Delivered from Destruction: The Bible’s Exodus and Virgil’s Aeneid

COURSES > LIFELONG

Origin or foundation epics are common to many cultures. In this course we will examine two such epics side-by-side: the Exodus epic (Exodus-Joshua) from the Bible, in which the Israelites are transformed from slaves in Egypt into masters in Canaan, and Virgil’s Aeneid, in which the vanquished at Troy are transformed into the victors at (what will become) Rome. Through careful consideration of both stories we will seek to better understand each epic in its own right as well as what the two stories have in common and what makes each story unique. Continue reading

Of Hanukkah and Holy War: The Clash of Hellenism and Judaism in 1 & 2 Maccabees

LECTURES > PREVIOUS

Although the spread of Greek culture that followed Alexander the Great’s conquests is often considered one of the great steps forward in world civilization, not everyone has thought so.  Indeed for many traditional Jews  of the time,  Hellenism was a great pagan enemy of the God of Israel.  This lecture will explore the holy war against Hellenism depicted in the First and Second Books of the Maccabees that cured the desecration of the Jerusalem temple through the rededication of the House of God in 165 BCE — an event memorialized in the Jewish festival of Hanukkah. Continue reading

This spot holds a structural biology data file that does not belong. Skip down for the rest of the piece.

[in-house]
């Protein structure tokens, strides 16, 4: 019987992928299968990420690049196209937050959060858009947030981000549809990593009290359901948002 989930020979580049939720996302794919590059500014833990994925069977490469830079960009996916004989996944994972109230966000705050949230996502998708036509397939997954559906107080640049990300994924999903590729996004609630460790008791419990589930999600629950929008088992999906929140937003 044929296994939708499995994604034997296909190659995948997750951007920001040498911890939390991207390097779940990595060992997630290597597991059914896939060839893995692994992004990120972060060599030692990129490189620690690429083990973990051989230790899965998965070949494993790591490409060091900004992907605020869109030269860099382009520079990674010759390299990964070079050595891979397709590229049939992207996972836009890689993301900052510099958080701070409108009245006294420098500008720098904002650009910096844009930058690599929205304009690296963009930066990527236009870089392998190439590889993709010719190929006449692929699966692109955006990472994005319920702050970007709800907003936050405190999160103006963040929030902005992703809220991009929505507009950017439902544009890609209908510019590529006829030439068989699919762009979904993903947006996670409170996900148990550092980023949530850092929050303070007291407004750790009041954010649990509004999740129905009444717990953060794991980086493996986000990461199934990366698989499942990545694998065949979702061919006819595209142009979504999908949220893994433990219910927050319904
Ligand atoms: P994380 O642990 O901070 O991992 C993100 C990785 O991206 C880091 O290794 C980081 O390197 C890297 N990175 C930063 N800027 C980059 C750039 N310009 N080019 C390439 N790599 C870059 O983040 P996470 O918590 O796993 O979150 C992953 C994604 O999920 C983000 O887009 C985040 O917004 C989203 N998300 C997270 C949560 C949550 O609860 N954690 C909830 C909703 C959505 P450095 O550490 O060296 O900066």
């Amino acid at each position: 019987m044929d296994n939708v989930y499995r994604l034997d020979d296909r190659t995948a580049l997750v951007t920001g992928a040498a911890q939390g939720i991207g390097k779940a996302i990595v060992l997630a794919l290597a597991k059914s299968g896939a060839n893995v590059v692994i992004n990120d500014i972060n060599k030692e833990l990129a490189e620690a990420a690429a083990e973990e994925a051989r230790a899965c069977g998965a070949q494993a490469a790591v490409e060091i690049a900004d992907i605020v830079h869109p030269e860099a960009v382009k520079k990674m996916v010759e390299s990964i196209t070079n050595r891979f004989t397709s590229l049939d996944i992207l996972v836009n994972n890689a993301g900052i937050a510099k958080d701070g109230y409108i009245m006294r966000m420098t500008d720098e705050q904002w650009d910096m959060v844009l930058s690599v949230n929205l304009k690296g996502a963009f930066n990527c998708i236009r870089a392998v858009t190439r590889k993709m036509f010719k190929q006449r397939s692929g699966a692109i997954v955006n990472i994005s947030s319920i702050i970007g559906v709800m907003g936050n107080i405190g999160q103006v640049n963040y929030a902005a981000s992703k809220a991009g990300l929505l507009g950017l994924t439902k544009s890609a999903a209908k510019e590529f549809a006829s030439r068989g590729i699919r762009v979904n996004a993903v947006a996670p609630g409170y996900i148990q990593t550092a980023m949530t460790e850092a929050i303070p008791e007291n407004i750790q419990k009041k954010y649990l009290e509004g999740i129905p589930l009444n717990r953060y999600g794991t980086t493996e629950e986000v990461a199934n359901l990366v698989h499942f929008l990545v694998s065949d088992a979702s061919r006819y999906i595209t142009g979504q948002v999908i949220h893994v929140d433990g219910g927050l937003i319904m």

Book of Mormon

Teaching > Congregation

Even with Mormon Mitt Romney’s presidential candidacy and Tony Awards for the musical, “The Book of Mormon,” the Mormon faith remains a subject about which admittedly many people know relatively little. This class will read and discuss selections from the Book of Mormon. By the end of the course participants will have a better appreciation for the foundational scripture of what is sometimes called a fourth Abrahamic faith. Continue reading

Divine Epics [3]: The Qur’an and The Aeneid

COURSES > LIFELONG [→ ONLINE ARCHIVE MATERIAL]

Both the Aeneid and the Qur’an can be viewed as the culmination of divine trilogies — the Aeneid completes the story begun in the Iliad and Odyssey, and the Qur’an follows the Hebrew Bible and New Testament (or, more precisely: the Torah and the Gospel).  This course will examine these “sequels,” both as independent works and in terms of their relationships to their precursors.  In addition, we will also compare and contrast Virgil’s account of the “Trojan exodus” of Aeneas, which culminates in the foundation of Rome, with the Exodus from Egypt, which culminates in the foundation of Israel. Continue reading

Divine Epics [2]: Homer and the Bible

COURSES > LIFELONG

This course is a rare opportunity to compare four foundational texts that are usually read independently or in pairs, yielding surprising insights into the texts and ourselves. Beyond extending an existing story, sequels comment upon, reinterpret, and at times even repudiate the events and values of the original. This course examines the Odyssey as a sequel to the Iliad and the New Testament as a sequel to the Hebrew Bible in an effort to understand the later works both as independent works and in terms of their vital relationship to their predecessors. Continue reading

Divine Epics [1]: Hebrew Bible, Iliad, and Qur’an

COURSES > LIFELONG